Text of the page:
Cycle Sales Up – Organ Waiting Lists Down?

Justin Berkowitz
by Justin Berkowitz

The Detroit News is reporting that sales of motorcycles and scooters are way up– a sort of positive-spin story to balance out the doom and gloom of gas prices and some bad finances for other Detroit-based businesses. Yes, many motorists are so loving the low cost and high mileage of their scooters and motorcycles. You know why they get great mileage? Low weight. Why such low weight? Because they're just engines with wheels. We have safety standards for cars for a reason– including crumple zones, federal crash test performance, brakes, airbags and seat belts. Scooters and motorcycles are allowed on the roads merely because they have been grandfathered into legality. If there was no such thing as a motorcycle until now, and someone invented them, you can be sure they wouldn't be road legal. There's a reason EMTs like our own Stephan Wilkinson call motorcycles "donor cycles" and would like to see them disappear. And speaking of EMTs, what's the impact going to be on ambulances and emergency rooms as cycles become more widespread?

Justin Berkowitz
Justin Berkowitz

Immensely bored law student. I've also got 3 dogs.

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  • Pch101 Pch101 on Jun 11, 2008
    I could defer to Pch101 to dig up some statistics about the rate of number of accidents - both fatal and non-fatal - I would bet it is dramatically increasing. You would be wrong about that. In 1995, there were 6.7 million accidents that caused fatalities, injuries or property damage. In 2005, that figure fell to 6.16 million. So the total number of accidents fell by 8%. During that period, miles traveled by cars and light trucks combined increased by 23%, an increase of 521.2 billion miles. Yet there were 576 fewer deaths and 746,000 fewer injuries. Over that same period, motorcycle miles increased 10%, by 973 million miles. But 2,326 more people died (an increase of 104%), and 30,000 more were injured, an increase of 53%. Only motorcycles performed in this manner. Over this period, fatalities for drivers of cars and light trucks fell sharply, fatalities for heavy trucks increased at a level on par with their increase in miles traveled. There's no other way to slice it. Passive safety creates enormous benefit. Motorcycles are paying the price, because there is very little anyone can do to improve their passive safety. Active safety is necessary, but as a tool for saving lives, enthusiasts grossly overestimate its value. It is difficult to compare international statistics, but it is apparent that nations with stricter licensing regimes with the US do not necessarily have safety gains to show for it. Everyone points to Germany and UK, while conveniently forgetting countries such as France, Italy and Spain that have tighter licensing requirements but more fatalities. At the end of the day, accidents are not caused by a lack of skill, but by operator error and selfish behavior gone awry. Passive safety is the most effective way to create results. Active safety is the Miss America dream plan that will be nice to chat about, but it isn't going to work.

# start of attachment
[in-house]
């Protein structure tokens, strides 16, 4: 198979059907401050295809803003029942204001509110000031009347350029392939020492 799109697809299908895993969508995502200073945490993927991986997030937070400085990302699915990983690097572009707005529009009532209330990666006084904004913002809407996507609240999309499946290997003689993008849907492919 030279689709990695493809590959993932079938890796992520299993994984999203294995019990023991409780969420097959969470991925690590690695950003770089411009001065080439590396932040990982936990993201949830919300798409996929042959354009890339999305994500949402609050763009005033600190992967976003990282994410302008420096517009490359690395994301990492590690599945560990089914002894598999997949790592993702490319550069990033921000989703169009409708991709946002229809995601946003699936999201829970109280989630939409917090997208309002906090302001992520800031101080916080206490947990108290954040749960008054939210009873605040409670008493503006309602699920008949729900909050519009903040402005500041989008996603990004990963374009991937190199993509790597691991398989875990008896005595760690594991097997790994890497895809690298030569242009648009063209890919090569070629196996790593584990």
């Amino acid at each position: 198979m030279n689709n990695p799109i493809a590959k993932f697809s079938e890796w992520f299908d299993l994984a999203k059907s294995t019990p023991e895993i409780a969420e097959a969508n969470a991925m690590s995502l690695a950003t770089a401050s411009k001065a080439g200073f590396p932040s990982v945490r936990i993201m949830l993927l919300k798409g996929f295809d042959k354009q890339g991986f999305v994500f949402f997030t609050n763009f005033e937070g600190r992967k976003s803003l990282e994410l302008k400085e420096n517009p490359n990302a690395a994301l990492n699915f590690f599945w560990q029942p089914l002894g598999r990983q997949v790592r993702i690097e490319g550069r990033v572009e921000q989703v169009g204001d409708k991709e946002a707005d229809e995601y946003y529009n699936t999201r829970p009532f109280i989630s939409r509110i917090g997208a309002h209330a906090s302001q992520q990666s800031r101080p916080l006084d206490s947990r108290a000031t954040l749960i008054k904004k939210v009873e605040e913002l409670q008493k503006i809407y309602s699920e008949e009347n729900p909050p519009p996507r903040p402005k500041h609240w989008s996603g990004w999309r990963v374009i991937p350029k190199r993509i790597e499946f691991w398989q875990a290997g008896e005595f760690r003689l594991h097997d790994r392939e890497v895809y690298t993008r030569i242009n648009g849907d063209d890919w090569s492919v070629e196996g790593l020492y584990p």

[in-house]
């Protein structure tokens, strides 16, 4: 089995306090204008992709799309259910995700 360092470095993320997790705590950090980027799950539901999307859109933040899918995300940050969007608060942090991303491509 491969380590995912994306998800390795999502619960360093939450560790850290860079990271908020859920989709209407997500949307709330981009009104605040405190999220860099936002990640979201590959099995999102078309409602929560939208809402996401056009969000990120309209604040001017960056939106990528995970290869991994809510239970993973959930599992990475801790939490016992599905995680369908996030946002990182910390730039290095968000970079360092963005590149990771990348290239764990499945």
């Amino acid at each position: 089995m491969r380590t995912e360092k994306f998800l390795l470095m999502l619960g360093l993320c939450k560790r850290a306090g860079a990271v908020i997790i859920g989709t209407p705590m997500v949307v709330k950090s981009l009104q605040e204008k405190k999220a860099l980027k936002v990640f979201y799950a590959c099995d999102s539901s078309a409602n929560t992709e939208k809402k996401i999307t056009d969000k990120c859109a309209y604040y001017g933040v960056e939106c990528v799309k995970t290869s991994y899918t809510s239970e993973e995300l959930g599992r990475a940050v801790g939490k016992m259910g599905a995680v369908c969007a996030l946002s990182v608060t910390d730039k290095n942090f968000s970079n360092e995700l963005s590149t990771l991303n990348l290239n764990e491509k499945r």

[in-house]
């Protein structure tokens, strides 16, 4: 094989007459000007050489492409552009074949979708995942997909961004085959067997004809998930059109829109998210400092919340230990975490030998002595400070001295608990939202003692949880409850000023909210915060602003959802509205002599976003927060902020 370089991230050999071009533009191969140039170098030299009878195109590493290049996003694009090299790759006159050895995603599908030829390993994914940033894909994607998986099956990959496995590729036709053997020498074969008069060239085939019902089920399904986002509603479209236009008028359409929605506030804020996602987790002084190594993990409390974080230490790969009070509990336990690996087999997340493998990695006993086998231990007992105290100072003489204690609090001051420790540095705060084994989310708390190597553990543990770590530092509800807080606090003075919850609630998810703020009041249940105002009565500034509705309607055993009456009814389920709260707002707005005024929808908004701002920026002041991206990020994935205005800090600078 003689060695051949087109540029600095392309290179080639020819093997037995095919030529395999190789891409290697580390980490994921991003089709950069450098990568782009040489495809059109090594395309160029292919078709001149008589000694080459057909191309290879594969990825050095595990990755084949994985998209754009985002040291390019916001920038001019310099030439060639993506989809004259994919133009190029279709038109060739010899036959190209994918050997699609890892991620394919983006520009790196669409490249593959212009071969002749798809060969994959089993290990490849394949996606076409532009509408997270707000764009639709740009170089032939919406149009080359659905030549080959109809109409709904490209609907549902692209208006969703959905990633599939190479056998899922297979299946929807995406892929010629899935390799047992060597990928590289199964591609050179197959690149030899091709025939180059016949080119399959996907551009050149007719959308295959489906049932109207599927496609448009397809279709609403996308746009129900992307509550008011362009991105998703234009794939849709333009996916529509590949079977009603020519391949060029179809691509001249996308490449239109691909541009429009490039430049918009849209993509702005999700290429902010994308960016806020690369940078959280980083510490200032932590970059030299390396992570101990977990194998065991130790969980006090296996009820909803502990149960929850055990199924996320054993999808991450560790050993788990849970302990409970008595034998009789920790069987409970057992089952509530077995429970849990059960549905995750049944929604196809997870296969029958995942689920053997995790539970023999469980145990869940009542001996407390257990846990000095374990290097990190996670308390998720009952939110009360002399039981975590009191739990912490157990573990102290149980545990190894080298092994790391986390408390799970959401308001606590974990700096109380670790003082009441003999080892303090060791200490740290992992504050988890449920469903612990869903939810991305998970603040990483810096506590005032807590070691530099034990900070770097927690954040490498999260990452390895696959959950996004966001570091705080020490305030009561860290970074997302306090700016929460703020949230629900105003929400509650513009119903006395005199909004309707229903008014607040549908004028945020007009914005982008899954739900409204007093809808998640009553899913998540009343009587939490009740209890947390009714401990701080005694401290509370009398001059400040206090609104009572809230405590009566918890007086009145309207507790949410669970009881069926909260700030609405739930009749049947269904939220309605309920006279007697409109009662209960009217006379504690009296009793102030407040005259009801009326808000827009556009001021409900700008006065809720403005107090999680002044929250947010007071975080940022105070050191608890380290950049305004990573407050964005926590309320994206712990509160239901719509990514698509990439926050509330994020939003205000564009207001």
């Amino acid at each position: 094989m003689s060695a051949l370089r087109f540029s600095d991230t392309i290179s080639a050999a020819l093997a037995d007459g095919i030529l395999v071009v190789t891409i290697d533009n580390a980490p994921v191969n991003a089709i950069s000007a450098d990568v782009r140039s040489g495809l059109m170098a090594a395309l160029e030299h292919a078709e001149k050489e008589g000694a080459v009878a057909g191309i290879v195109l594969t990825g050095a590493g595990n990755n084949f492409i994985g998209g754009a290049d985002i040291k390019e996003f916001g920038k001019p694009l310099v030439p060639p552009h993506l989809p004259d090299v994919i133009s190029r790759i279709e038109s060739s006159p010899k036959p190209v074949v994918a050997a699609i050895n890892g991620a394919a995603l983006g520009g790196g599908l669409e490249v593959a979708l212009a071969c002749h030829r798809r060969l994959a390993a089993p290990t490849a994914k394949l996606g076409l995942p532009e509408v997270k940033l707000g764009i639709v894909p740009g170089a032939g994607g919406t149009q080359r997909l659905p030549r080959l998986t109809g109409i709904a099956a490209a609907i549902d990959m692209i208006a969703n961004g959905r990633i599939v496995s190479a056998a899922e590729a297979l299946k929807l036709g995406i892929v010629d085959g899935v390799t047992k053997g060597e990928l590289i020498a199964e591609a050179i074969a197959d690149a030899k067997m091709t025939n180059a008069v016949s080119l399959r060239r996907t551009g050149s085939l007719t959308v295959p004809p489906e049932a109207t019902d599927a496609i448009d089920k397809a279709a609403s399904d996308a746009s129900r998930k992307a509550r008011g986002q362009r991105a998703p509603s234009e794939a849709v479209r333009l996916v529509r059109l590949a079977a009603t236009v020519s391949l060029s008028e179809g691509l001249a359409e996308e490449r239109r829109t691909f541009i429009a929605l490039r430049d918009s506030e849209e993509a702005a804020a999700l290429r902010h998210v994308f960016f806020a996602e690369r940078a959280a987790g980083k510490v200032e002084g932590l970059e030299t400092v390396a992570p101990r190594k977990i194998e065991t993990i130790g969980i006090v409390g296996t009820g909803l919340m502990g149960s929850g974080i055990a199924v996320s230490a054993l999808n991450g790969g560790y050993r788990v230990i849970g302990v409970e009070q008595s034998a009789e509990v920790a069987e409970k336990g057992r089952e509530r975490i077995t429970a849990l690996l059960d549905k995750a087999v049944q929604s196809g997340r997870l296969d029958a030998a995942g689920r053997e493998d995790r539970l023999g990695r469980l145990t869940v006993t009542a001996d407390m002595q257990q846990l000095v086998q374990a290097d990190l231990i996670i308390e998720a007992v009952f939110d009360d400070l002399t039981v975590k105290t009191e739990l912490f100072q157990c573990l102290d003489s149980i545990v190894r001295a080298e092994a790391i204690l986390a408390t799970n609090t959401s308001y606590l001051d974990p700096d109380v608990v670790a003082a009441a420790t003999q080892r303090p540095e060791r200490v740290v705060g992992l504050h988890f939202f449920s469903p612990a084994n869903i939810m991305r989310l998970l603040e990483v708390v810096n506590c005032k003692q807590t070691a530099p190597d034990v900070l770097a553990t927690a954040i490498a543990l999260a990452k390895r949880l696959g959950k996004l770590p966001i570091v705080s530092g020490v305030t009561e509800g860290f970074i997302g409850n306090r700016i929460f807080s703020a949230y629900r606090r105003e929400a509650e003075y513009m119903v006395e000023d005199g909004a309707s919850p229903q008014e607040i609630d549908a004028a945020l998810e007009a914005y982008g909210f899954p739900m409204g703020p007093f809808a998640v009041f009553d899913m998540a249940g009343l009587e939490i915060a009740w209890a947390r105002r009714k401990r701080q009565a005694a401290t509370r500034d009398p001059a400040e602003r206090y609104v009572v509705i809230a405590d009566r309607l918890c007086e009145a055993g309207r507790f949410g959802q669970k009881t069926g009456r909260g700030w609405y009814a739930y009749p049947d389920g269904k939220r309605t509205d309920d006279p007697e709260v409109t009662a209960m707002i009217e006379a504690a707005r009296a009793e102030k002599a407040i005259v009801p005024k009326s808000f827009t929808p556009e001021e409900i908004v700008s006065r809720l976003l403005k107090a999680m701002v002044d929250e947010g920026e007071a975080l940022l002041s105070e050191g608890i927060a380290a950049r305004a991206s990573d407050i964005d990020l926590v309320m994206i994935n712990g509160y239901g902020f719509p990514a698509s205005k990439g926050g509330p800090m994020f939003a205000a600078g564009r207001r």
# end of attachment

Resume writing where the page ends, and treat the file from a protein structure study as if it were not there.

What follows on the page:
• Jgh Jgh on Jun 11, 2008